Peer support is increasingly an integrated part of formalized mental health care, in which individuals with lived experiences of mental illness are employed as peer workers (PWs) to provide support to service users. While the supportive nature of peer support has been widely recognized in the mental health system, little is known about the everyday emotional management that such work requires. To address this gap, we examine the emotional mechanisms of mutuality embedded in peer support. Through an interactionist analysis of ethnographic data on peer work collected in three Danish mental health centers, we conceptualize the sense of mutuality as enactment, and analyze PWs’ emotion management in interactions with service users. Our analysis shows that PWs’ enactment of mutuality works on a continuum of loose and tight emotion management with different objects, strategies and levels of intensity. These findings show that the feeling of mutuality is an interactional accomplishment emerging through an interplay between PWs’ mutuality enactment and applied strategies of emotion management. This study highlights how PWs’ enactment of mutuality changes the mental health encounter, and contributes to the general discussion on the professionalization of peer work and experiential knowledge in medical institutions.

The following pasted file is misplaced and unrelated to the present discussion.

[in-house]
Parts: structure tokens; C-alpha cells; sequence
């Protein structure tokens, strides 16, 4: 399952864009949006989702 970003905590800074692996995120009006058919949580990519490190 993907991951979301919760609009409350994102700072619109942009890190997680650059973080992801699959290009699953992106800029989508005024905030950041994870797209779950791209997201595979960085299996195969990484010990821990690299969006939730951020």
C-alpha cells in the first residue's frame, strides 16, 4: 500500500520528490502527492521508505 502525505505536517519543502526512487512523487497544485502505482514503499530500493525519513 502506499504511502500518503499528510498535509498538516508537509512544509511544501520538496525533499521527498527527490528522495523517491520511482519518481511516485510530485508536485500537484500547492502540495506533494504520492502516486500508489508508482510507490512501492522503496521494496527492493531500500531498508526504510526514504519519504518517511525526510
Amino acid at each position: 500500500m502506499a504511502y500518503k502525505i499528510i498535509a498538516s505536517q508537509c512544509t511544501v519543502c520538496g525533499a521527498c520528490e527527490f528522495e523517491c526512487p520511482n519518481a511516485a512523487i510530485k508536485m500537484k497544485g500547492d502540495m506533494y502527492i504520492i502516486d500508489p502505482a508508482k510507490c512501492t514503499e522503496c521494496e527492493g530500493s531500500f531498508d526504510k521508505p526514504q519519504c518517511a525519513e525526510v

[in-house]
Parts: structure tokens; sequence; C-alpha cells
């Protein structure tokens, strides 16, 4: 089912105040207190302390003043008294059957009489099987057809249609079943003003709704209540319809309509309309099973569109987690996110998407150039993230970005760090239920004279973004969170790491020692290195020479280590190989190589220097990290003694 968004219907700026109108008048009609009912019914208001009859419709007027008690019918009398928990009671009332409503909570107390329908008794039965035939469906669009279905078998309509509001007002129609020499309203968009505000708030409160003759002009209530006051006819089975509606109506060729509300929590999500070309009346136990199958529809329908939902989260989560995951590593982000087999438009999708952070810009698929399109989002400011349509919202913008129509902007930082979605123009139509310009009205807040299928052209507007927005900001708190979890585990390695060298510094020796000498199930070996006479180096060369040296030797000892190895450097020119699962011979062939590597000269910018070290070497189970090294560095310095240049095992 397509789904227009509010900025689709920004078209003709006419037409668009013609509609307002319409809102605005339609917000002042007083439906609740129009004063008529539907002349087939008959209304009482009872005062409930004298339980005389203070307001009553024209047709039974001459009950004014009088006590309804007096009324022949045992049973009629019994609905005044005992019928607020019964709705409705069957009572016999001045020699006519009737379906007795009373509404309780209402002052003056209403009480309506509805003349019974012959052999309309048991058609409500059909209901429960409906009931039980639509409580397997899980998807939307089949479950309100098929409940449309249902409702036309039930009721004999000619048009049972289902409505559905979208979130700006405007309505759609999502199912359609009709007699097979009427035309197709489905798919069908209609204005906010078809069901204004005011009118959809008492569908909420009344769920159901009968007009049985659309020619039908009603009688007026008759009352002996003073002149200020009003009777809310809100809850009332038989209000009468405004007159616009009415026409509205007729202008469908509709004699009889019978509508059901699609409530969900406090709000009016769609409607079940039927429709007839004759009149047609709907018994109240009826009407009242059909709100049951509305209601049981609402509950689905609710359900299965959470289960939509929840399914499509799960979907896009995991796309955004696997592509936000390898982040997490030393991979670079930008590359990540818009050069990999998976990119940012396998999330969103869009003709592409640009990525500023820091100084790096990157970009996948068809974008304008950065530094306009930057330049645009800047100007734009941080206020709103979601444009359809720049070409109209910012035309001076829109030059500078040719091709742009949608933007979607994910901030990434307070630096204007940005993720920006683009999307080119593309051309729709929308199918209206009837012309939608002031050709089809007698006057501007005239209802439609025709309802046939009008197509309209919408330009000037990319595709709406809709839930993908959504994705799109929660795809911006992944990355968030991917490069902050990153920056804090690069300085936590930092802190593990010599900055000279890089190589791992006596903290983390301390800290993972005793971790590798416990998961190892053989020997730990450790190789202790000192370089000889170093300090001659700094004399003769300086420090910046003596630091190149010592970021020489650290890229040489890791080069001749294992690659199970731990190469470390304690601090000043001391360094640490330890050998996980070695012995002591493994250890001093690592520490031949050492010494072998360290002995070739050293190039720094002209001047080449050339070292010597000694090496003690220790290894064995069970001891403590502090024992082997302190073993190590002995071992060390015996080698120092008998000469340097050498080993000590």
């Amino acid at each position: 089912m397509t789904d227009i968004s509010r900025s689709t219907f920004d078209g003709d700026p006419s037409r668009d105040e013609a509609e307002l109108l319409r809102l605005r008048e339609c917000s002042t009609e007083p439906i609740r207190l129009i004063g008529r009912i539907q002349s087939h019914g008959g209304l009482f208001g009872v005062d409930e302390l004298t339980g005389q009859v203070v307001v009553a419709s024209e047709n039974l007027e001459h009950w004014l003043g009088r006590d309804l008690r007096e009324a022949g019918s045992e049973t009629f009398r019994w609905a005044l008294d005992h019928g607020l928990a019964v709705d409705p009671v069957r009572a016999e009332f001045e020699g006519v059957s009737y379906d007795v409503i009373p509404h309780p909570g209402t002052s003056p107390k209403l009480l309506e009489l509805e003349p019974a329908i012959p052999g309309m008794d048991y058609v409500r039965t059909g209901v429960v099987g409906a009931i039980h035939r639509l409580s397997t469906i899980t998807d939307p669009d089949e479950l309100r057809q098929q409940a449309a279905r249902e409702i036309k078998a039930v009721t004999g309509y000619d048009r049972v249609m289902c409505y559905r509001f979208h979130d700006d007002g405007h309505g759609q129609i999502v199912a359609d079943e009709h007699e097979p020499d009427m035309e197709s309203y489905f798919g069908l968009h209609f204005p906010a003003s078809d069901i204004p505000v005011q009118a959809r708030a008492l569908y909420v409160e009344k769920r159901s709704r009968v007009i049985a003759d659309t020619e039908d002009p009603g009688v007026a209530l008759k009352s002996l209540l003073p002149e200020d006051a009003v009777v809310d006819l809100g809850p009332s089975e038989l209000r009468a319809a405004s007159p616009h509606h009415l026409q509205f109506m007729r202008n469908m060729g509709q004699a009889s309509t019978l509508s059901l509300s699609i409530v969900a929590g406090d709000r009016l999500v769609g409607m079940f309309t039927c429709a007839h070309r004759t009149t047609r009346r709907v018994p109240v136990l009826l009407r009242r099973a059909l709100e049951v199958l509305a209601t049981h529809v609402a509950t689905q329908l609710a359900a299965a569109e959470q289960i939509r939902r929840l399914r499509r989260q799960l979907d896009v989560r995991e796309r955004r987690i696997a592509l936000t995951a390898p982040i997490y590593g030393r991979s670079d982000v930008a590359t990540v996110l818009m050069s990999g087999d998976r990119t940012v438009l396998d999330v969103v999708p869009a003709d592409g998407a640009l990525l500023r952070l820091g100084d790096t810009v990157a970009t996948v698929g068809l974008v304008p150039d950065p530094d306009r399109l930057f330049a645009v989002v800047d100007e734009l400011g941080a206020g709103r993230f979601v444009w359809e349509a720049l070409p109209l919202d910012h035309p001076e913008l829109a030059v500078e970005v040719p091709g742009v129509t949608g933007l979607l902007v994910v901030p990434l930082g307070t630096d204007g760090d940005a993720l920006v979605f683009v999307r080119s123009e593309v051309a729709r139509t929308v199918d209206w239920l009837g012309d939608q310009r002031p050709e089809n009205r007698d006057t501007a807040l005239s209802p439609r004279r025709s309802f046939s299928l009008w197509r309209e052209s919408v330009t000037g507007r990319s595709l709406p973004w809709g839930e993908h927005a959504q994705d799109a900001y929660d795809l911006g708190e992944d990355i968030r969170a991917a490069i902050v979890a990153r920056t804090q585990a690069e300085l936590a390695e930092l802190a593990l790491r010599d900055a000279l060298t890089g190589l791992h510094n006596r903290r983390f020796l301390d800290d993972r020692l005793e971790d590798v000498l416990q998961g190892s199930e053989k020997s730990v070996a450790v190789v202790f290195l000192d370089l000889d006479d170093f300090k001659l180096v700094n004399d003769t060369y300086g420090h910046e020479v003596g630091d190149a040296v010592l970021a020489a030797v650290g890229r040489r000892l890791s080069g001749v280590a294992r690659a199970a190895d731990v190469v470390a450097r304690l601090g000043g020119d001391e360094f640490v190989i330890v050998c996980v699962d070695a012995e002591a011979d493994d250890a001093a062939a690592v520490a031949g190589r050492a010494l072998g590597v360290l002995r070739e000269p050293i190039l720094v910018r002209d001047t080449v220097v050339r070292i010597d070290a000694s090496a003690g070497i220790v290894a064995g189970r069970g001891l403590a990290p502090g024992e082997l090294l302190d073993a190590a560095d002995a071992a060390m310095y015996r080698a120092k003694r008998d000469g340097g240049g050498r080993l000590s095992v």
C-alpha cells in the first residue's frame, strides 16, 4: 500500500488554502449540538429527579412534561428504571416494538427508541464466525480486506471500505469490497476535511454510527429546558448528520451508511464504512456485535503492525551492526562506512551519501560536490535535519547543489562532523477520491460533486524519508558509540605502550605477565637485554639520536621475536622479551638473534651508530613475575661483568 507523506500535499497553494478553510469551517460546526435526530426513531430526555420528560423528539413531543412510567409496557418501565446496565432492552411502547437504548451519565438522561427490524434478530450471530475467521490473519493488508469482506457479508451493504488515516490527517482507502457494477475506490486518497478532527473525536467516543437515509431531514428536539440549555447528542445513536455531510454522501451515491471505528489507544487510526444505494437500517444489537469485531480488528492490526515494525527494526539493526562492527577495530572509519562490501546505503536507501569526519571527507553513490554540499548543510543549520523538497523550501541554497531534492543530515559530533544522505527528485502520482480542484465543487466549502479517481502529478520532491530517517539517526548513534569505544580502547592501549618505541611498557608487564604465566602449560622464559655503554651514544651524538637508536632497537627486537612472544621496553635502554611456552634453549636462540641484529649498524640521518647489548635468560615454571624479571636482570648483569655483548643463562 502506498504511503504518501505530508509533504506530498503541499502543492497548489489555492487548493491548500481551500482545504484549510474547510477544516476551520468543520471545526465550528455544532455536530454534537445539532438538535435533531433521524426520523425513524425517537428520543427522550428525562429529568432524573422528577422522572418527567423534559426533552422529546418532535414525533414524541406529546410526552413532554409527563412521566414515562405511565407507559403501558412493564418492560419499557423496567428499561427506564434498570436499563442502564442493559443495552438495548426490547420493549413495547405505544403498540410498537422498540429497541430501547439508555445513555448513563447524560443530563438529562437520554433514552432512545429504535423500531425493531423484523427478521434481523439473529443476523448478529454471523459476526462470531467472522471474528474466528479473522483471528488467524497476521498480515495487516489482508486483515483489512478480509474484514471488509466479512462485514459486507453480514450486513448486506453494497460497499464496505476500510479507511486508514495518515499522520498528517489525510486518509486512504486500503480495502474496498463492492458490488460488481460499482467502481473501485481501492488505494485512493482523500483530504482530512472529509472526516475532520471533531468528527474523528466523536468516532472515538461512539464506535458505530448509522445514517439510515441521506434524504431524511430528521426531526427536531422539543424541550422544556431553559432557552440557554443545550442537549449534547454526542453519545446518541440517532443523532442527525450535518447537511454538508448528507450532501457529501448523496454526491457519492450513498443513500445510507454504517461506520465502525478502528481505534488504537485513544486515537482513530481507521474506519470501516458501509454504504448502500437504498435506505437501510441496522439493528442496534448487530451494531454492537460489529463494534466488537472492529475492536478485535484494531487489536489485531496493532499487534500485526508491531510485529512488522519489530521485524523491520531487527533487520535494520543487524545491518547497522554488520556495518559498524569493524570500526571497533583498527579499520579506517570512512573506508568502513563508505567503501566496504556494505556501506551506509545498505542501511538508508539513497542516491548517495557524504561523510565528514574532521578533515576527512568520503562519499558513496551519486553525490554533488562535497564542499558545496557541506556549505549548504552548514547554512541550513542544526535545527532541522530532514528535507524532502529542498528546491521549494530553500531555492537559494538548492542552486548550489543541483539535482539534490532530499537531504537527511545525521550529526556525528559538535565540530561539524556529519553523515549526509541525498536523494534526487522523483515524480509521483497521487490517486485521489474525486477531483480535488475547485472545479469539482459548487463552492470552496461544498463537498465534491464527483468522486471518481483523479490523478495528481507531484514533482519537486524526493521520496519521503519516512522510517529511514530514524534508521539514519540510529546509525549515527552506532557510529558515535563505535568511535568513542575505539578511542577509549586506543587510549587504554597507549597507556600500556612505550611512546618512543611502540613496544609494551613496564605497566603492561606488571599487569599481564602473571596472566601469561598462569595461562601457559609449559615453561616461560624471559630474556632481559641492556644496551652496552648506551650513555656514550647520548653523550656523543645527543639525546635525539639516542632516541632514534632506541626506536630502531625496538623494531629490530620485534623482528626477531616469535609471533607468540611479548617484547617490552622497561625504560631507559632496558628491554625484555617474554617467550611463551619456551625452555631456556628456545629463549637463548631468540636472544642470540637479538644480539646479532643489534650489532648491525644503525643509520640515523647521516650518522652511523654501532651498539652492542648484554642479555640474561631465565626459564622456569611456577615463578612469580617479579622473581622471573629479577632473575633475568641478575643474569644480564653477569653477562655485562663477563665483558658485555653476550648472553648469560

About this publication
Financed byDanmarks Frie Forskningsfond
Published inSSM - Qualitative Research in Health